Haryana State and Anr Vs. Gram Panchayat Village Kalehri
CIVIL APPEAL NO. 2516 OF 2008
Haryana State & Anr. Appellant(s)
Gram Panchayat Village Kalehri Respondent(s)
J U D G M E N T
Abhay Manohar Sapre, J.
1) This appeal is filed against the final judgment and order dated 18.11.2005 of the High Court of Punjab and Haryana at Chandigarh in R.S.A. No. 4083 of 2005 whereby the High Court dismissed the appeal filed by the appellants herein against the order dated 24.08.2005 of the Additional District Judge, Karnal in Civil Appeal No. 30 of 2005 affirming the judgment/decree dated 11.06.2002 of the Civil Judge (Jr. Division), Karnal in Civil Suit No. 226 of 2001.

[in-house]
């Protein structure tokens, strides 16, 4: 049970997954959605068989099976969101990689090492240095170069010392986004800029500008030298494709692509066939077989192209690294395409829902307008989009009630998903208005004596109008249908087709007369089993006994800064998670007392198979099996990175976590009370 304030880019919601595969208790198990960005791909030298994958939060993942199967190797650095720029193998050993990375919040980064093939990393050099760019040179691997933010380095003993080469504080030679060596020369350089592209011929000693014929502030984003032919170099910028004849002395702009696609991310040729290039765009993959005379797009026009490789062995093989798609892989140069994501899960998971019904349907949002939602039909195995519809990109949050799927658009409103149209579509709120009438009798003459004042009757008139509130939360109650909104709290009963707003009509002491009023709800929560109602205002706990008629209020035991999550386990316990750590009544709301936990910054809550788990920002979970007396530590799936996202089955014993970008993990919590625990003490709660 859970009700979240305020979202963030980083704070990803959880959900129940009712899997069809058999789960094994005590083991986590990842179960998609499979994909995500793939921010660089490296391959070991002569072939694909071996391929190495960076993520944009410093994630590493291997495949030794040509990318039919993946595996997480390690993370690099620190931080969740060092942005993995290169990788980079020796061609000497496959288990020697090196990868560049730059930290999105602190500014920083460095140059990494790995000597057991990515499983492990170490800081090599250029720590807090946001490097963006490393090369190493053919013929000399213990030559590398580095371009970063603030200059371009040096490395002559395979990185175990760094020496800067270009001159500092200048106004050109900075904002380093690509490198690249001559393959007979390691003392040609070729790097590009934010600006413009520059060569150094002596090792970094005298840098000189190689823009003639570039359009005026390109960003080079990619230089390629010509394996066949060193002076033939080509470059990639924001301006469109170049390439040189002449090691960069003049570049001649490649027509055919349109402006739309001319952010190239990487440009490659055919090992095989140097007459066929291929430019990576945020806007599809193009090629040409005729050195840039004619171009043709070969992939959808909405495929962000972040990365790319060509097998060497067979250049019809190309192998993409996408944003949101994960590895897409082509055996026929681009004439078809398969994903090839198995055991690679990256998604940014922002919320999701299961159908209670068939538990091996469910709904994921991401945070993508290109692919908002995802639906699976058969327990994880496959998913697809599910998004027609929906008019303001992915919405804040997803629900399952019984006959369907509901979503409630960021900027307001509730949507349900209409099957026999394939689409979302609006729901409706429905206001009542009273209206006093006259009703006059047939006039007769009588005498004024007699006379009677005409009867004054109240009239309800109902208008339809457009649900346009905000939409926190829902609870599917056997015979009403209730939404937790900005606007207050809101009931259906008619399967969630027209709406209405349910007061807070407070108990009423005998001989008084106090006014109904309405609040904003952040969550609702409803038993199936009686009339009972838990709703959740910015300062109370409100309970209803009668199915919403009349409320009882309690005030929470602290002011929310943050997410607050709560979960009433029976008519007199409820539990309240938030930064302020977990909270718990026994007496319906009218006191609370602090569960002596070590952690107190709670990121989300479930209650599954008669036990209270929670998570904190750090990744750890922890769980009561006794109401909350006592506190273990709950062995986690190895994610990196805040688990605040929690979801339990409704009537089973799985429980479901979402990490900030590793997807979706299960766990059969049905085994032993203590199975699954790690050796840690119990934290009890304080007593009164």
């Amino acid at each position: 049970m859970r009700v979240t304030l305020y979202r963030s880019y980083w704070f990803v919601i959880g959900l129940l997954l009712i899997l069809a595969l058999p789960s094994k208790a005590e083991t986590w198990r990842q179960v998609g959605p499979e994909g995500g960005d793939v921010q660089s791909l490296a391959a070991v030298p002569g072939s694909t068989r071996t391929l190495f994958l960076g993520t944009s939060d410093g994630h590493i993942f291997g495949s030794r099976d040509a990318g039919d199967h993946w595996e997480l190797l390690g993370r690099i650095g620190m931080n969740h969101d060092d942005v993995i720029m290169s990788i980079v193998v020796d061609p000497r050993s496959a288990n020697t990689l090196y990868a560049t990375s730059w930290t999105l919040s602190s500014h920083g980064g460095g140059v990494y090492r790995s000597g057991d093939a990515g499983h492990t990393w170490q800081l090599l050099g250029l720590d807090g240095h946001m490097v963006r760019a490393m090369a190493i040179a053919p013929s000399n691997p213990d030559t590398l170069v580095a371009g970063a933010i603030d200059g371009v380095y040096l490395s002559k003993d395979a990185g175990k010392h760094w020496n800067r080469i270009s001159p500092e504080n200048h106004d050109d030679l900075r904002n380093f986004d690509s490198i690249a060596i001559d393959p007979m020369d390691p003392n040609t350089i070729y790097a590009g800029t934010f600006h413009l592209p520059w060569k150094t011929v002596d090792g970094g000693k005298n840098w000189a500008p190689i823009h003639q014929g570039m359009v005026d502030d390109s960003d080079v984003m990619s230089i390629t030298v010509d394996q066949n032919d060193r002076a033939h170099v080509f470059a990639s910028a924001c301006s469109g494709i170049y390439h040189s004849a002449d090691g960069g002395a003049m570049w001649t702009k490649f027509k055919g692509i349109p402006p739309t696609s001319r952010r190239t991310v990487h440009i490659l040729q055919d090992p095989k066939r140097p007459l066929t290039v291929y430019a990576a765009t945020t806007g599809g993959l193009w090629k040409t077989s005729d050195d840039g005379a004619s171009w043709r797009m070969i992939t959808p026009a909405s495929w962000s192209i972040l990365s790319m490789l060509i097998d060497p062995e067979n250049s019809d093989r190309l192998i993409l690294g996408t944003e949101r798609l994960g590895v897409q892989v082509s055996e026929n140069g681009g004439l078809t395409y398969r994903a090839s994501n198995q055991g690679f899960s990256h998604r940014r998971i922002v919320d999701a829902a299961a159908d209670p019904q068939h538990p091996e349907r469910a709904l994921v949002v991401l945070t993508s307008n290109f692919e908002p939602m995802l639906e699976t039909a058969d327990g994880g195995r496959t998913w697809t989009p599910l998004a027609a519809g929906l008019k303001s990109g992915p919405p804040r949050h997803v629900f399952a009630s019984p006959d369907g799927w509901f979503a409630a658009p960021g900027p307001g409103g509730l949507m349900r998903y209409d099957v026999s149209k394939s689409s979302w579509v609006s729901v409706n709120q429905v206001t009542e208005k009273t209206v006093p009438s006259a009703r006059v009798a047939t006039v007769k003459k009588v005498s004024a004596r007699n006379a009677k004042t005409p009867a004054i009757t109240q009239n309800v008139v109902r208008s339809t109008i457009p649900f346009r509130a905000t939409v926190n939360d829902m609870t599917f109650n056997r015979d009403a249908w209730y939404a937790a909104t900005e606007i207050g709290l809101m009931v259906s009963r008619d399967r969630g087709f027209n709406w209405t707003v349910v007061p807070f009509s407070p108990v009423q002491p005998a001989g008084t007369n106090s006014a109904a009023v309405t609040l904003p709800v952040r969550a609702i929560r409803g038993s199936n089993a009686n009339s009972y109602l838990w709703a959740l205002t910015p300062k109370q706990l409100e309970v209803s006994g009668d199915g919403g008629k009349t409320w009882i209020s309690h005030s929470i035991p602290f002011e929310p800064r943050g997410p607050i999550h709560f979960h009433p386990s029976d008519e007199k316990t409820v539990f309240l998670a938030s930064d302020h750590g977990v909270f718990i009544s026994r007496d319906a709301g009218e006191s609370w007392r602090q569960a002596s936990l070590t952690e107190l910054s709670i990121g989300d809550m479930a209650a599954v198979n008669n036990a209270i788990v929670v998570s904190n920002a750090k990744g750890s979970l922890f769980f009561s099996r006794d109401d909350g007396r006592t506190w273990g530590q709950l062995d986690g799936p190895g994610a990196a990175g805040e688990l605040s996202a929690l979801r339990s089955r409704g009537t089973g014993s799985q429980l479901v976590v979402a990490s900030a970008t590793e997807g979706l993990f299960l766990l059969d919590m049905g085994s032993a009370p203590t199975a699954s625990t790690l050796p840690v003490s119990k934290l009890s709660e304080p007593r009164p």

2) In order to appreciate the issues involved in the appeal, which lie in a narrow compass, few facts need mention infra. 3) The appellant-the State of Haryana is the defendant. The respondent- Gram Panchayat of village Kalehri is the plaintiff. 4) The dispute in the suit relates to the land measuring 36 kanals 15 Marlas comprised in Khewat No. 361 min/350m, Khatoni No. 536 min, Khasra No 59 Gair Mumkin Nala situated in village Kalehri, Tahsil Gharaunda, District Karnal (hereinafter referred to as “the suit land"). 5) The respondent filed a suit bearing Civil Suit No. 226 of 2001 against the appellants in the Court of Civil Judge (Jr. Division), Karnal. The suit was for a declaration that they are the owner of the suit land and that the appellant (State) have no right, title and interest in the suit land. The respondent also claimed prohibitory injunction against the appellants restraining the State authorities from interfering in their peaceful possession over the suit land. The respondent based their claim of ownership on several documents which, according to them, exclusively proved their superior title over every one including the State. 6) The appellants filed their written statement and denied the respondent’s claim of the ownership. The appellants then asserted their ownership rights over the suit land to the exclusion of every one. The dispute thus essentially centered around to the ownership of the suit land as to who is the owner of the suit land, viz., the appellants or the respondent. 7) The Trial Court, on the basis of pleadings, framed issues. Both parties adduced oral and documentary evidence to prove their title over the suit land. 8) The Trial Court by judgment/decree dated 11.06.2002 decreed the suit in favour of the plaintiff. On appreciating the evidence adduced by the parties, it was held that the respondent (plaintiff) is the owner of the suit land. Accordingly, injunction, as claimed by the respondent against the appellants, was also granted. 9) The appellants, felt aggrieved, filed first appeal being Civil Appeal No. 30 of 2005 before the Additional District Judge, Karnal. The first appellate Court vide judgment dated 24.08.2005 dismissed the appeal and affirmed the judgment/decree of the Trial Court. 10) The appellants, felt aggrieved, filed second appeal being R.S.A. No. 4083 of 2005 in the High Court. The learned Single Judge of the High Court, by impugned judgment/order, dismissed the second appeal in limine holding that the appeal does not involve any substantial question of law as required under Section 100 of the Code of Civil Procedure, 1908 (hereinafter referred to as “the Code”). Felt aggrieved, the State filed this appeal by way of special leave before this Court. 11) Heard Mr. Samar Vijay Singh, learned counsel for the appellants. Though served, none appeared for the respondent. 12) Having heard the learned counsel for the appellants and on perusal of the record of the case, we are inclined to allow the appeal and remand the case to the High Court for deciding the second appeal afresh on merits after hearing both the parties. 13) Learned Single Judge while dismissing the appeal held as under: “After hearing learned counsel, I am of the considered view that there is no question of law which would require determination by this Court under Section 100 of the Code. The aforementioned findings are pure findings of fact, which are based on ample evidence. Therefore, there is no merit in the appeal. Dismissed.”